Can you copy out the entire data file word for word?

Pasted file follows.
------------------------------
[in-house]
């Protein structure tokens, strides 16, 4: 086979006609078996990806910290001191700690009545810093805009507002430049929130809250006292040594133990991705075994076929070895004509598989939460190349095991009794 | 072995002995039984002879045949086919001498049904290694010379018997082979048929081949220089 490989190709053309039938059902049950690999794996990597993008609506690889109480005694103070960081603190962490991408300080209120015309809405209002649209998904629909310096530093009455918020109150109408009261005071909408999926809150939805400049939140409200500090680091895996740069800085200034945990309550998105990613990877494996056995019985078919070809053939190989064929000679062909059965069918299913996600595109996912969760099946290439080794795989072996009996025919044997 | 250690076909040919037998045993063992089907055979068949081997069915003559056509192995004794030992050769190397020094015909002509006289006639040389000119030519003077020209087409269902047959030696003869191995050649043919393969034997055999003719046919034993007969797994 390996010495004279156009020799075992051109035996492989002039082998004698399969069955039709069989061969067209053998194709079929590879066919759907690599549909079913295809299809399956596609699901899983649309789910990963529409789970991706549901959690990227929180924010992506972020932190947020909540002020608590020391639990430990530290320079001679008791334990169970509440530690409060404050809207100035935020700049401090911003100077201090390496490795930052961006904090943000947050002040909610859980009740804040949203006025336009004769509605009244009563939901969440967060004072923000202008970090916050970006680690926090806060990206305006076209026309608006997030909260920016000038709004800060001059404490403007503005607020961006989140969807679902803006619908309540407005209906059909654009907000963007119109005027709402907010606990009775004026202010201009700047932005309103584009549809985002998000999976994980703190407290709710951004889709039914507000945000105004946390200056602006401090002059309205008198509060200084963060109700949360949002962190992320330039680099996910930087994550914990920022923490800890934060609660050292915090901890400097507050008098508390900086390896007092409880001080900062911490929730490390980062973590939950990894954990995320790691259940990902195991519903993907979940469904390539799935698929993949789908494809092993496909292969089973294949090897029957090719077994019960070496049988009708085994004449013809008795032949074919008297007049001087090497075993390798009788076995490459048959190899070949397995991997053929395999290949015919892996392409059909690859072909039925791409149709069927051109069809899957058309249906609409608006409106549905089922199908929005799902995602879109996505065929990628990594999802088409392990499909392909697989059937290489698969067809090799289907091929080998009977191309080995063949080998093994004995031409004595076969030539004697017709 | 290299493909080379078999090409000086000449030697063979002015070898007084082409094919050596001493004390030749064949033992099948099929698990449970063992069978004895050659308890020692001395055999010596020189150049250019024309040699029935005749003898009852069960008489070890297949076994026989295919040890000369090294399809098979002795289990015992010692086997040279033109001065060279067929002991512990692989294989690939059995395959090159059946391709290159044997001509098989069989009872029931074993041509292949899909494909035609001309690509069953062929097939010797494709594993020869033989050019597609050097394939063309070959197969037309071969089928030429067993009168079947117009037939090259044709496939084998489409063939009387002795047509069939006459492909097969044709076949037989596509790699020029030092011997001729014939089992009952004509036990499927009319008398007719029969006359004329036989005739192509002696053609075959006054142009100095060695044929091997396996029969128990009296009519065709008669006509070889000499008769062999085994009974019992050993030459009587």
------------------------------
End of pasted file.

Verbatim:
[in-house]
């Protein structure tokens, strides 16, 4: 086979006609078996990806910290001191700690009545810093805009507002430049929130809250006292040594133990991705075994076929070895004509598989939460190349095991009794 | 072995002995039984002879045949086919001498049904290694010379018997082979048929081949220089 490989190709053309039938059902049950690999794996990597993008609506690889109480005694103070960081603190962490991408300080209120015309809405209002649209998904629909310096530093009455918020109150109408009261005071909408999926809150939805400049939140409200500090680091895996740069800085200034945990309550998105990613990877494996056995019985078919070809053939190989064929000679062909059965069918299913996600595109996912969760099946290439080794795989072996009996025919044997 | 250690076909040919037998045993063992089907055979068949081997069915003559056509192995004794030992050769190397020094015909002509006289006639040389000119030519003077020209087409269902047959030696003869191995050649043919393969034997055999003719046919034993007969797994 390996010495004279156009020799075992051109035996492989002039082998004698399969069955039709069989061969067209053998194709079929590879066919759907690599549909079913295809299809399956596609699901899983649309789910990963529409789970991706549901959690990227929180924010992506972020932190947020909540002020608590020391639990430990530290320079001679008791334990169970509440530690409060404050809207100035935020700049401090911003100077201090390496490795930052961006904090943000947050002040909610859980009740804040949203006025336009004769509605009244009563939901969440967060004072923000202008970090916050970006680690926090806060990206305006076209026309608006997030909260920016000038709004800060001059404490403007503005607020961006989140969807679902803006619908309540407005209906059909654009907000963007119109005027709402907010606990009775004026202010201009700047932005309103584009549809985002998000999976994980703190407290709710951004889709039914507000945000105004946390200056602006401090002059309205008198509060200084963060109700949360949002962190992320330039680099996910930087994550914990920022923490800890934060609660050292915090901890400097507050008098508390900086390896007092409880001080900062911490929730490390980062973590939950990894954990995320790691259940990902195991519903993907979940469904390539799935698929993949789908494809092993496909292969089973294949090897029957090719077994019960070496049988009708085994004449013809008795032949074919008297007049001087090497075993390798009788076995490459048959190899070949397995991997053929395999290949015919892996392409059909690859072909039925791409149709069927051109069809899957058309249906609409608006409106549905089922199908929005799902995602879109996505065929990628990594999802088409392990499909392909697989059937290489698969067809090799289907091929080998009977191309080995063949080998093994004995031409004595076969030539004697017709 | 290299493909080379078999090409000086000449030697063979002015070898007084082409094919050596001493004390030749064949033992099948099929698990449970063992069978004895050659308890020692001395055999010596020189150049250019024309040699029935005749003898009852069960008489070890297949076994026989295919040890000369090294399809098979002795289990015992010692086997040279033109001065060279067929002991512990692989294989690939059995395959090159059946391709290159044997001509098989069989009872029931074993041509292949899909494909035609001309690509069953062929097939010797494709594993020869033989050019597609050097394939063309070959197969037309071969089928030429067993009168079947117009037939090259044709496939084998489409063939009387002795047509069939006459492909097969044709076949037989596509790699020029030092011997001729014939089992009952004509036990499927009319008398007719029969006359004329036989005739192509002696053609075959006054142009100095060695044929091997396996029969128990009296009519065709008669006509070889000499008769062999085994009974019992050993030459009587």